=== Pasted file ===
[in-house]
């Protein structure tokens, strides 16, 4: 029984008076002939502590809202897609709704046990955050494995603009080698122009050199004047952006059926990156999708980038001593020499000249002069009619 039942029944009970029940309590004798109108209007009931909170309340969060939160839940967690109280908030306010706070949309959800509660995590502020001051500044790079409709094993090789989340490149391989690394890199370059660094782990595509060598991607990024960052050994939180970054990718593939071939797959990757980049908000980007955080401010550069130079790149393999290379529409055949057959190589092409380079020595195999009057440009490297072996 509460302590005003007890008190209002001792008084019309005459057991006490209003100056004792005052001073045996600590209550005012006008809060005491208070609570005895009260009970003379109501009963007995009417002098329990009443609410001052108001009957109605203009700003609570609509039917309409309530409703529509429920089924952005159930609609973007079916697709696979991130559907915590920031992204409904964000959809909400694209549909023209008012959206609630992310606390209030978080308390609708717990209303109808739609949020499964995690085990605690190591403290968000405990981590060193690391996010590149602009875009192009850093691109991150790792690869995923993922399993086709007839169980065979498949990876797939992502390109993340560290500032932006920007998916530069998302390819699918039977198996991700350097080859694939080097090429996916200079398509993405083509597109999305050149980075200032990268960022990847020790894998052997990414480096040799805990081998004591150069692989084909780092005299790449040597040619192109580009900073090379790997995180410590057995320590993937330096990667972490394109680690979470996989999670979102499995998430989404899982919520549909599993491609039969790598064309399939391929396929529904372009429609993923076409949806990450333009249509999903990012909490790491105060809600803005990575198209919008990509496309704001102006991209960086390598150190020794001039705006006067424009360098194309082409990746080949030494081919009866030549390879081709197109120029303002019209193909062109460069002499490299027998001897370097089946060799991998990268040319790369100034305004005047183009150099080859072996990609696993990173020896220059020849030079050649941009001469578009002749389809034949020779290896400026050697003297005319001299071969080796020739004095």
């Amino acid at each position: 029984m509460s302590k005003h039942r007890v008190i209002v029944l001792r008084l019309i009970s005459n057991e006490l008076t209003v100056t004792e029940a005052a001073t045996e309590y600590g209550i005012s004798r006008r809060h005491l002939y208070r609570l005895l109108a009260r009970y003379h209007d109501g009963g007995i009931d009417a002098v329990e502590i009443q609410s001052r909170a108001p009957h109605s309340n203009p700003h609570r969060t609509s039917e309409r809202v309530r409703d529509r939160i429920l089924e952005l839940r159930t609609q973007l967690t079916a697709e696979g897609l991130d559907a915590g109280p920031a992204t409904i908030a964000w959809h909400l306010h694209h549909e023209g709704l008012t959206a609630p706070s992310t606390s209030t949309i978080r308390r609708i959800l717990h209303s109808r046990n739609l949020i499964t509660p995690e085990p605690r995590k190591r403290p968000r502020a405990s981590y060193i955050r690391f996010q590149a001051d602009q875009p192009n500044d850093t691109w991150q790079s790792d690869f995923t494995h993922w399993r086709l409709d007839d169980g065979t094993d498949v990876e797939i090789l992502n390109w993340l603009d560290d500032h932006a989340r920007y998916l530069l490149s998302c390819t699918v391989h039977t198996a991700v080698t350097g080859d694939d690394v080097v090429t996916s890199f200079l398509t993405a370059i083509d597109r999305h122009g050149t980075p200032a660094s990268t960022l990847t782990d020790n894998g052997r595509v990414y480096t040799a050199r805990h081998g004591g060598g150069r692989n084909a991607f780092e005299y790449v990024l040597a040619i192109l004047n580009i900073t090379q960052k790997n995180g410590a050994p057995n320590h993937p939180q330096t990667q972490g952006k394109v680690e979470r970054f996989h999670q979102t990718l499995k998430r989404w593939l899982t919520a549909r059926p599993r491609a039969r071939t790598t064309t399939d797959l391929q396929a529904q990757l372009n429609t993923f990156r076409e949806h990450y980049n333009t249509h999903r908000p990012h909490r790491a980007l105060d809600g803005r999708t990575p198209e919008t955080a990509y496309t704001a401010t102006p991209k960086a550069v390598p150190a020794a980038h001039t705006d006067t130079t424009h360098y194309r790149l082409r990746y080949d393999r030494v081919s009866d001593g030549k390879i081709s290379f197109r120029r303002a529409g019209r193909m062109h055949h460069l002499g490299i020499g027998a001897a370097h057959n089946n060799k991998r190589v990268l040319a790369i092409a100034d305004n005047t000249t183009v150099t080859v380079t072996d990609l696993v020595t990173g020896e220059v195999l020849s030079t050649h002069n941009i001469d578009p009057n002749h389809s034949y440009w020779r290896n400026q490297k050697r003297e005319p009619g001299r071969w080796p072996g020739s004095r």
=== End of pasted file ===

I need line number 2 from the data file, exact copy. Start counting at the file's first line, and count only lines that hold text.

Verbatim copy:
């Protein structure tokens, strides 16, 4: 029984008076002939502590809202897609709704046990955050494995603009080698122009050199004047952006059926990156999708980038001593020499000249002069009619 039942029944009970029940309590004798109108209007009931909170309340969060939160839940967690109280908030306010706070949309959800509660995590502020001051500044790079409709094993090789989340490149391989690394890199370059660094782990595509060598991607990024960052050994939180970054990718593939071939797959990757980049908000980007955080401010550069130079790149393999290379529409055949057959190589092409380079020595195999009057440009490297072996 509460302590005003007890008190209002001792008084019309005459057991006490209003100056004792005052001073045996600590209550005012006008809060005491208070609570005895009260009970003379109501009963007995009417002098329990009443609410001052108001009957109605203009700003609570609509039917309409309530409703529509429920089924952005159930609609973007079916697709696979991130559907915590920031992204409904964000959809909400694209549909023209008012959206609630992310606390209030978080308390609708717990209303109808739609949020499964995690085990605690190591403290968000405990981590060193690391996010590149602009875009192009850093691109991150790792690869995923993922399993086709007839169980065979498949990876797939992502390109993340560290500032932006920007998916530069998302390819699918039977198996991700350097080859694939080097090429996916200079398509993405083509597109999305050149980075200032990268960022990847020790894998052997990414480096040799805990081998004591150069692989084909780092005299790449040597040619192109580009900073090379790997995180410590057995320590993937330096990667972490394109680690979470996989999670979102499995998430989404899982919520549909599993491609039969790598064309399939391929396929529904372009429609993923076409949806990450333009249509999903990012909490790491105060809600803005990575198209919008990509496309704001102006991209960086390598150190020794001039705006006067424009360098194309082409990746080949030494081919009866030549390879081709197109120029303002019209193909062109460069002499490299027998001897370097089946060799991998990268040319790369100034305004005047183009150099080859072996990609696993990173020896220059020849030079050649941009001469578009002749389809034949020779290896400026050697003297005319001299071969080796020739004095």